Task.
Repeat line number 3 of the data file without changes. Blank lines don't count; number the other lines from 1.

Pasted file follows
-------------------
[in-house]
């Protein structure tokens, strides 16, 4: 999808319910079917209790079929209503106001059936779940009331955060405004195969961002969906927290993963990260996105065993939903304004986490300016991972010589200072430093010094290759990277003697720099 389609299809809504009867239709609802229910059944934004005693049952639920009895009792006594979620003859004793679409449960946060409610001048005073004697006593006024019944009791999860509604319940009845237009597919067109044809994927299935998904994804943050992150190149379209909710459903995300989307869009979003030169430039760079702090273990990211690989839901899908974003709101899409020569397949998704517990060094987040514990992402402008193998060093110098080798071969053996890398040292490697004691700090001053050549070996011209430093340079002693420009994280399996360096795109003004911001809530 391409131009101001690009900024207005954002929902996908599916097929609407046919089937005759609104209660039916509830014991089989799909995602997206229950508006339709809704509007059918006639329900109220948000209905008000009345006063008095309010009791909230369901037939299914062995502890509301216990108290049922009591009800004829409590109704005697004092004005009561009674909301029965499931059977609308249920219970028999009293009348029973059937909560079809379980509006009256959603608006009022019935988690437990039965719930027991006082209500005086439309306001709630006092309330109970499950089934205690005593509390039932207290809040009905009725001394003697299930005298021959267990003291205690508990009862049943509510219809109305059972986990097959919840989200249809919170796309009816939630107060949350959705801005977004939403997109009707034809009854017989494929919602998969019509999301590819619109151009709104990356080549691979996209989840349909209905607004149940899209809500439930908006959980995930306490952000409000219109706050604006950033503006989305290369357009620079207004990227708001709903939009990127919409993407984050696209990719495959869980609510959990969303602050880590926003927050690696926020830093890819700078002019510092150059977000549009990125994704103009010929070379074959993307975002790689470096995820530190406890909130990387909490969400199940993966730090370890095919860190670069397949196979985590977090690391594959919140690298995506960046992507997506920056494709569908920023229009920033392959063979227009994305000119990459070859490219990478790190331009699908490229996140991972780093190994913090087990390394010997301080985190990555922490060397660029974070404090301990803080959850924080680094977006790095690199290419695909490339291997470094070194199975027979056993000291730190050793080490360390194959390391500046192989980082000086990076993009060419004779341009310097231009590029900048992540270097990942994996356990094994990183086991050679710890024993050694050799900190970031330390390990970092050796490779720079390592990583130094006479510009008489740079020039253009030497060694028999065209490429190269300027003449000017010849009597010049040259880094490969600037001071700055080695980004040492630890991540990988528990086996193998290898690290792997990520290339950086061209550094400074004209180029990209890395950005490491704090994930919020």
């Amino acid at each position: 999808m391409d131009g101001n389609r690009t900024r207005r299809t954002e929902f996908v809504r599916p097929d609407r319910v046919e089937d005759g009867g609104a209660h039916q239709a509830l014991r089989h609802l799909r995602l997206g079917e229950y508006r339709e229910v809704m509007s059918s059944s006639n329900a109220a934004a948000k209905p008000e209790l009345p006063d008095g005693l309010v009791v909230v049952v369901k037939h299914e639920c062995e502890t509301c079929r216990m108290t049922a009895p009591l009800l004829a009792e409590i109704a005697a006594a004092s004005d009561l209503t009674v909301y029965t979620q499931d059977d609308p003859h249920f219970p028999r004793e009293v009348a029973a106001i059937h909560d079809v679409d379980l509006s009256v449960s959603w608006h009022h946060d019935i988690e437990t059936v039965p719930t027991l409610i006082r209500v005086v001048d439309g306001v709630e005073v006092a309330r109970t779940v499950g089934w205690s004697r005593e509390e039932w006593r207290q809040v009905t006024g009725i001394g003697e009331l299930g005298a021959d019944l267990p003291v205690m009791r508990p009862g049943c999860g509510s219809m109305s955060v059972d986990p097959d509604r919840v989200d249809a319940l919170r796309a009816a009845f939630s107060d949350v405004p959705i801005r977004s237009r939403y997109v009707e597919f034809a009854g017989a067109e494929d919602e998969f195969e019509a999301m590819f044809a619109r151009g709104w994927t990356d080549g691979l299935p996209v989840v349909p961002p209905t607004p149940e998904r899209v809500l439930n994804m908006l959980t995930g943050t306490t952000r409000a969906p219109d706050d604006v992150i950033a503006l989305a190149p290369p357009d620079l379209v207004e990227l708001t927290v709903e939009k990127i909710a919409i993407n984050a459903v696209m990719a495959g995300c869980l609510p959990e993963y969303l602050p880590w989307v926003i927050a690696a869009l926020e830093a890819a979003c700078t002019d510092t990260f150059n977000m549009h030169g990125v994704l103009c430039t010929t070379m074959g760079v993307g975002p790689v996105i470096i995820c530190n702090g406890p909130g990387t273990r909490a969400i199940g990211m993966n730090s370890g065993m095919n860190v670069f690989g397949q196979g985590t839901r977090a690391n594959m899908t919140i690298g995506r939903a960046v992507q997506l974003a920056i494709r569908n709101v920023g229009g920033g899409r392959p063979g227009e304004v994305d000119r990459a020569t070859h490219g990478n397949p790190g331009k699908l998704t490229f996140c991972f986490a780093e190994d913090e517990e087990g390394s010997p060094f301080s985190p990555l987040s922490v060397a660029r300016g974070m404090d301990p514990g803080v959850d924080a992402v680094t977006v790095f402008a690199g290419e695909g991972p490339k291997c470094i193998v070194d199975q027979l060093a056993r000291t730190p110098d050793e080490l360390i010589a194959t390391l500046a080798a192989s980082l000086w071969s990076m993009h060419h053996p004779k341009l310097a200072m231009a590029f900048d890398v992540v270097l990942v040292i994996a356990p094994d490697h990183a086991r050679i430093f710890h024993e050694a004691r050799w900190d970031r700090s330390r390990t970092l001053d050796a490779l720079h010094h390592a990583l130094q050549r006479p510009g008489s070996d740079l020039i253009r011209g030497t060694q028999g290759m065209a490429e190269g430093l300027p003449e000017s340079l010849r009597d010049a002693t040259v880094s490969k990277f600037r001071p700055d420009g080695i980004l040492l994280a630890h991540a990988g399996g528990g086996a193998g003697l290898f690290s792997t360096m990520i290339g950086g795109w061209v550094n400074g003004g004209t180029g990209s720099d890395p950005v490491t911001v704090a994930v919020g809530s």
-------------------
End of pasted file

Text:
């Amino acid at each position: 999808m391409d131009g101001n389609r690009t900024r207005r299809t954002e929902f996908v809504r599916p097929d609407r319910v046919e089937d005759g009867g609104a209660h039916q239709a509830l014991r089989h609802l799909r995602l997206g079917e229950y508006r339709e229910v809704m509007s059918s059944s006639n329900a109220a934004a948000k209905p008000e209790l009345p006063d008095g005693l309010v009791v909230v049952v369901k037939h299914e639920c062995e502890t509301c079929r216990m108290t049922a009895p009591l009800l004829a009792e409590i109704a005697a006594a004092s004005d009561l209503t009674v909301y029965t979620q499931d059977d609308p003859h249920f219970p028999r004793e009293v009348a029973a106001i059937h909560d079809v679409d379980l509006s009256v449960s959603w608006h009022h946060d019935i988690e437990t059936v039965p719930t027991l409610i006082r209500v005086v001048d439309g306001v709630e005073v006092a309330r109970t779940v499950g089934w205690s004697r005593e509390e039932w006593r207290q809040v009905t006024g009725i001394g003697e009331l299930g005298a021959d019944l267990p003291v205690m009791r508990p009862g049943c999860g509510s219809m109305s955060v059972d986990p097959d509604r919840v989200d249809a319940l919170r796309a009816a009845f939630s107060d949350v405004p959705i801005r977004s237009r939403y997109v009707e597919f034809a009854g017989a067109e494929d919602e998969f195969e019509a999301m590819f044809a619109r151009g709104w994927t990356d080549g691979l299935p996209v989840v349909p961002p209905t607004p149940e998904r899209v809500l439930n994804m908006l959980t995930g943050t306490t952000r409000a969906p219109d706050d604006v992150i950033a503006l989305a190149p290369p357009d620079l379209v207004e990227l708001t927290v709903e939009k990127i909710a919409i993407n984050a459903v696209m990719a495959g995300c869980l609510p959990e993963y969303l602050p880590w989307v926003i927050a690696a869009l926020e830093a890819a979003c700078t002019d510092t990260f150059n977000m549009h030169g990125v994704l103009c430039t010929t070379m074959g760079v993307g975002p790689v996105i470096i995820c530190n702090g406890p909130g990387t273990r909490a969400i199940g990211m993966n730090s370890g065993m095919n860190v670069f690989g397949q196979g985590t839901r977090a690391n594959m899908t919140i690298g995506r939903a960046v992507q997506l974003a920056i494709r569908n709101v920023g229009g920033g899409r392959p063979g227009e304004v994305d000119r990459a020569t070859h490219g990478n397949p790190g331009k699908l998704t490229f996140c991972f986490a780093e190994d913090e517990e087990g390394s010997p060094f301080s985190p990555l987040s922490v060397a660029r300016g974070m404090d301990p514990g803080v959850d924080a992402v680094t977006v790095f402008a690199g290419e695909g991972p490339k291997c470094i193998v070194d199975q027979l060093a056993r000291t730190p110098d050793e080490l360390i010589a194959t390391l500046a080798a192989s980082l000086w071969s990076m993009h060419h053996p004779k341009l310097a200072m231009a590029f900048d890398v992540v270097l990942v040292i994996a356990p094994d490697h990183a086991r050679i430093f710890h024993e050694a004691r050799w900190d970031r700090s330390r390990t970092l001053d050796a490779l720079h010094h390592a990583l130094q050549r006479p510009g008489s070996d740079l020039i253009r011209g030497t060694q028999g290759m065209a490429e190269g430093l300027p003449e000017s340079l010849r009597d010049a002693t040259v880094s490969k990277f600037r001071p700055d420009g080695i980004l040492l994280a630890h991540a990988g399996g528990g086996a193998g003697l290898f690290s792997t360096m990520i290339g950086g795109w061209v550094n400074g003004g004209t180029g990209s720099d890395p950005v490491t911001v704090a994930v919020g809530s």